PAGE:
New Yorker C. Wesley Breese left three monuments of his Civil War service.
Wesley Breese was 22 when he enlisted at Elmira, New York, in Company C of the 141st New York Infantry Regiment in August 1862 (his first name was Cornelius). He was promoted to sergeant in September of 1862, and while the 141st was stationed in defenses of Washington, he wrote his name above the altar in the historic Falls Church as did his comrades, John Jacobs, Luther Wright, and Horace Bovier. Wesley wrote his name twice and emphasized his rank. This desecration might have passed unnoticed had it not been caught on film. The meta-data on this Library of Congress photo says "Photograph shows the damaged altar piece and interior wall of the Falls Church in Falls Church, Va. The walls were repeatedly marred by graffiti, and bricks were removed."
The old church was historic even then. This 1930 historical marker gives the background:
This contemporary photo shows the old church surrounded by Union troops:The first church on this site was built in 1734 and was in Truro Parish. George Washington was elected a vestryman, October 3, 1763. In 1765 the church fell within the newly created Fairfax Parish, of which Washington was chosen a vestryman. The present church was built in 1768. It was used as a recruiting station in the Revolution and as a stable by Union troops, 1862-65.
The next time Wesley appears in history is when he is admitted to the Stanton Hospital in Washington, DC, with what appeared to be typhoid fever and died there a few days later. This entry appears in The Medical and Surgical History of the War of the Rebellion (1861-65) (Volume 1, Part 3).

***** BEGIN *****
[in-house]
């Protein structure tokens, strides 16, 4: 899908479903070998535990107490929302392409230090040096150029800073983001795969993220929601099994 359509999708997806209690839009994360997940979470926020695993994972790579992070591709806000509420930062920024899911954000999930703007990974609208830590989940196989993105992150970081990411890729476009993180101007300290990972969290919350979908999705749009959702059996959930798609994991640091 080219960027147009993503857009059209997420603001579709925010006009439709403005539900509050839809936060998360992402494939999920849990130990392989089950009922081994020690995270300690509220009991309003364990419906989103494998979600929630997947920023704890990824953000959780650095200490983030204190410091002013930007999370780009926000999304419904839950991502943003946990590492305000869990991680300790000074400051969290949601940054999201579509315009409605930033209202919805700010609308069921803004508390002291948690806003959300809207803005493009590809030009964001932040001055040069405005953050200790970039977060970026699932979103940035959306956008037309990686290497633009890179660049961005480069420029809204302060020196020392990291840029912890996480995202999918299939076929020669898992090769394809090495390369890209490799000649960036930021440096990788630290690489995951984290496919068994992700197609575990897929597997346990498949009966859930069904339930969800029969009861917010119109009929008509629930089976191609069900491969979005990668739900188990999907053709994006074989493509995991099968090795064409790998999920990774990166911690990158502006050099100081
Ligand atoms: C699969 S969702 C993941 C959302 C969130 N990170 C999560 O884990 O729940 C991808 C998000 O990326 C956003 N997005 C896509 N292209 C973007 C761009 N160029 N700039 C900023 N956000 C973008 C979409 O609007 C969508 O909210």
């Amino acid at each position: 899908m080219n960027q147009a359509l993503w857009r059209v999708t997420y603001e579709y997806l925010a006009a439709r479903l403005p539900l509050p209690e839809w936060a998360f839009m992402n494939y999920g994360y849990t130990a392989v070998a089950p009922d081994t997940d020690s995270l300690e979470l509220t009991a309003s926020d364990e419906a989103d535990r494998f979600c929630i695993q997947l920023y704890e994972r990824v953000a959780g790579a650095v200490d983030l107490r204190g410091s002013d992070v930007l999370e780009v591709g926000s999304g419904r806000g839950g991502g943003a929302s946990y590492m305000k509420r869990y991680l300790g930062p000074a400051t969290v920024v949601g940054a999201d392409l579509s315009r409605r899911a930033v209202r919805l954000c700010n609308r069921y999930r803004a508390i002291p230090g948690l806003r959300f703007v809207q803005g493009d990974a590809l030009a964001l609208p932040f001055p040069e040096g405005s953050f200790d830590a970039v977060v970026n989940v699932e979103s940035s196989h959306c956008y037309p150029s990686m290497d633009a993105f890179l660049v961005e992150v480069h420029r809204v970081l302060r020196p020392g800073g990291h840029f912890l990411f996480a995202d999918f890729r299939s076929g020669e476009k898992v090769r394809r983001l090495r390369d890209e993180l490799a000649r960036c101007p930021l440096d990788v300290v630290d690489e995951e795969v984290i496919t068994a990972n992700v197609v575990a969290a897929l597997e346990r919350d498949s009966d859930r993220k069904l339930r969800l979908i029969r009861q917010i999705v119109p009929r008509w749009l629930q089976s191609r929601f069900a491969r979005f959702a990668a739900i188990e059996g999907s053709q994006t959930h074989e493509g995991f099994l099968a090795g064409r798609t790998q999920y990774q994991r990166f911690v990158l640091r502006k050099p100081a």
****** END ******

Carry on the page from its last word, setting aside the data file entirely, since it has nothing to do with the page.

Six cases suggestive of the poison of typhoid fever.
CASE 50. Serg't C. W. Breese, Co. C, 141st N. Y.; age 30; was admitted July 29, 1863, having been taken sick about three weeks before with pneumonia of both lungs and diarrhoea. He was treated with stimulants and beef essence, turpentine stupes, opium, catechu and opiate enemata. He died August 2. Post-mortem examination: The lower lobe of each lung was hepatized and the glands of Peyer ulcerated. The other organs were healthy. -- Stanton Hospital, Washington, D. C.
|The Stanton Hospital|
The Stanton Hospital was a conglomeration of wooden barracks adjacent to the brick buildings of the Douglas Hospital located between I & H Streets and between 2nd and 3rd Streets in Northwest Washington.
Wesley Breese's third and last monument is his headstone in Section H of the Soldier's Home Cemetery in Washington...
...where he took his place among the even more anonymous crowd of Union Dead.